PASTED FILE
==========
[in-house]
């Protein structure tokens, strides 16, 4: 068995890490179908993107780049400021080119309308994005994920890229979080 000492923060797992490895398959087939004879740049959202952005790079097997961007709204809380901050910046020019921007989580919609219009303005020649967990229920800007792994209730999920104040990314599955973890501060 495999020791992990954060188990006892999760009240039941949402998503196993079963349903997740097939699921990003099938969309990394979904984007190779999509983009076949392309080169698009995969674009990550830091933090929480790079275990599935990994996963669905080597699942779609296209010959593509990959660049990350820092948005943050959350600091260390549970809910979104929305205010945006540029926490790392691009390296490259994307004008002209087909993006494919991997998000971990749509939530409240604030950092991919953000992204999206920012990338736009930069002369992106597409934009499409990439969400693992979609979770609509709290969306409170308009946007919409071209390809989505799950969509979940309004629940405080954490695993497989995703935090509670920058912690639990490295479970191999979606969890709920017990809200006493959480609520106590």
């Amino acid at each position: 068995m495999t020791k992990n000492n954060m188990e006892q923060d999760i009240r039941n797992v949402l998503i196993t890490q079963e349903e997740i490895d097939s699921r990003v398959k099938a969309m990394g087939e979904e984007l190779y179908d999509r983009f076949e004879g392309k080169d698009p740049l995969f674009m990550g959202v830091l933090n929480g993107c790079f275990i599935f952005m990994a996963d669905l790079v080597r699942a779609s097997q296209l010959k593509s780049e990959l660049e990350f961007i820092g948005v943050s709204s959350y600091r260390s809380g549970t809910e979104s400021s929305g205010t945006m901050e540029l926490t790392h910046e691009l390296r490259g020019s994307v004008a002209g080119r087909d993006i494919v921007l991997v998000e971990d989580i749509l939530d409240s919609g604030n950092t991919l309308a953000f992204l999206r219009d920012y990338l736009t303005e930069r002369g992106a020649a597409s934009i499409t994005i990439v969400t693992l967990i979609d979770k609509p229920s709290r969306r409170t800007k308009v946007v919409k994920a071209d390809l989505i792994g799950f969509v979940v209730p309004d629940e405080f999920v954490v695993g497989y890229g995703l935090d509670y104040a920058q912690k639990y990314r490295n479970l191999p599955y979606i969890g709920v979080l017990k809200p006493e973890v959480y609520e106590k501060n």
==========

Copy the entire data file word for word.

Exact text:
[in-house]
């Protein structure tokens, strides 16, 4: 068995890490179908993107780049400021080119309308994005994920890229979080 000492923060797992490895398959087939004879740049959202952005790079097997961007709204809380901050910046020019921007989580919609219009303005020649967990229920800007792994209730999920104040990314599955973890501060 495999020791992990954060188990006892999760009240039941949402998503196993079963349903997740097939699921990003099938969309990394979904984007190779999509983009076949392309080169698009995969674009990550830091933090929480790079275990599935990994996963669905080597699942779609296209010959593509990959660049990350820092948005943050959350600091260390549970809910979104929305205010945006540029926490790392691009390296490259994307004008002209087909993006494919991997998000971990749509939530409240604030950092991919953000992204999206920012990338736009930069002369992106597409934009499409990439969400693992979609979770609509709290969306409170308009946007919409071209390809989505799950969509979940309004629940405080954490695993497989995703935090509670920058912690639990490295479970191999979606969890709920017990809200006493959480609520106590």
């Amino acid at each position: 068995m495999t020791k992990n000492n954060m188990e006892q923060d999760i009240r039941n797992v949402l998503i196993t890490q079963e349903e997740i490895d097939s699921r990003v398959k099938a969309m990394g087939e979904e984007l190779y179908d999509r983009f076949e004879g392309k080169d698009p740049l995969f674009m990550g959202v830091l933090n929480g993107c790079f275990i599935f952005m990994a996963d669905l790079v080597r699942a779609s097997q296209l010959k593509s780049e990959l660049e990350f961007i820092g948005v943050s709204s959350y600091r260390s809380g549970t809910e979104s400021s929305g205010t945006m901050e540029l926490t790392h910046e691009l390296r490259g020019s994307v004008a002209g080119r087909d993006i494919v921007l991997v998000e971990d989580i749509l939530d409240s919609g604030n950092t991919l309308a953000f992204l999206r219009d920012y990338l736009t303005e930069r002369g992106a020649a597409s934009i499409t994005i990439v969400t693992l967990i979609d979770k609509p229920s709290r969306r409170t800007k308009v946007v919409k994920a071209d390809l989505i792994g799950f969509v979940v209730p309004d629940e405080f999920v954490v695993g497989y890229g995703l935090d509670y104040a920058q912690k639990y990314r490295n479970l191999p599955y979606i969890g709920v979080l017990k809200p006493e973890v959480y609520e106590k501060n």